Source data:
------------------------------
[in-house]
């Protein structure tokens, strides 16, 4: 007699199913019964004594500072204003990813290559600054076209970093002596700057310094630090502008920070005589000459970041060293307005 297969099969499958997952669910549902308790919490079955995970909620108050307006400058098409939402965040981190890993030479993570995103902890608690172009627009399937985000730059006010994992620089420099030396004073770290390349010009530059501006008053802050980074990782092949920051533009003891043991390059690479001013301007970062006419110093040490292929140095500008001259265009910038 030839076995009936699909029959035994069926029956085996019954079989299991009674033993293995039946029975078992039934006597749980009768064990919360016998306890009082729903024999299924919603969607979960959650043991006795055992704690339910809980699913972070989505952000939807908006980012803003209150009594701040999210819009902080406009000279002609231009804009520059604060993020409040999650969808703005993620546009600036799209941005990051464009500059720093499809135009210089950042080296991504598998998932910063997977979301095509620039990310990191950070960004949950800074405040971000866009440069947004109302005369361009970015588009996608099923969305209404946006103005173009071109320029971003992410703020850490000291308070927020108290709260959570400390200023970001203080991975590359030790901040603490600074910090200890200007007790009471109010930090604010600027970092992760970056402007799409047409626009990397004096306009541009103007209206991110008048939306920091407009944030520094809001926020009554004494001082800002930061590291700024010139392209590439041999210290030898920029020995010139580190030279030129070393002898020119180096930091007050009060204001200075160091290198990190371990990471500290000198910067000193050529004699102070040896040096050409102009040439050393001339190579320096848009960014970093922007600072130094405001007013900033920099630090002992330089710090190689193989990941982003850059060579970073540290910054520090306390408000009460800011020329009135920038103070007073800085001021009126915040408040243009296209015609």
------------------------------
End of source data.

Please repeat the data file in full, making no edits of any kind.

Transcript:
[in-house]
């Protein structure tokens, strides 16, 4: 007699199913019964004594500072204003990813290559600054076209970093002596700057310094630090502008920070005589000459970041060293307005 297969099969499958997952669910549902308790919490079955995970909620108050307006400058098409939402965040981190890993030479993570995103902890608690172009627009399937985000730059006010994992620089420099030396004073770290390349010009530059501006008053802050980074990782092949920051533009003891043991390059690479001013301007970062006419110093040490292929140095500008001259265009910038 030839076995009936699909029959035994069926029956085996019954079989299991009674033993293995039946029975078992039934006597749980009768064990919360016998306890009082729903024999299924919603969607979960959650043991006795055992704690339910809980699913972070989505952000939807908006980012803003209150009594701040999210819009902080406009000279002609231009804009520059604060993020409040999650969808703005993620546009600036799209941005990051464009500059720093499809135009210089950042080296991504598998998932910063997977979301095509620039990310990191950070960004949950800074405040971000866009440069947004109302005369361009970015588009996608099923969305209404946006103005173009071109320029971003992410703020850490000291308070927020108290709260959570400390200023970001203080991975590359030790901040603490600074910090200890200007007790009471109010930090604010600027970092992760970056402007799409047409626009990397004096306009541009103007209206991110008048939306920091407009944030520094809001926020009554004494001082800002930061590291700024010139392209590439041999210290030898920029020995010139580190030279030129070393002898020119180096930091007050009060204001200075160091290198990190371990990471500290000198910067000193050529004699102070040896040096050409102009040439050393001339190579320096848009960014970093922007600072130094405001007013900033920099630090002992330089710090190689193989990941982003850059060579970073540290910054520090306390408000009460800011020329009135920038103070007073800085001021009126915040408040243009296209015609």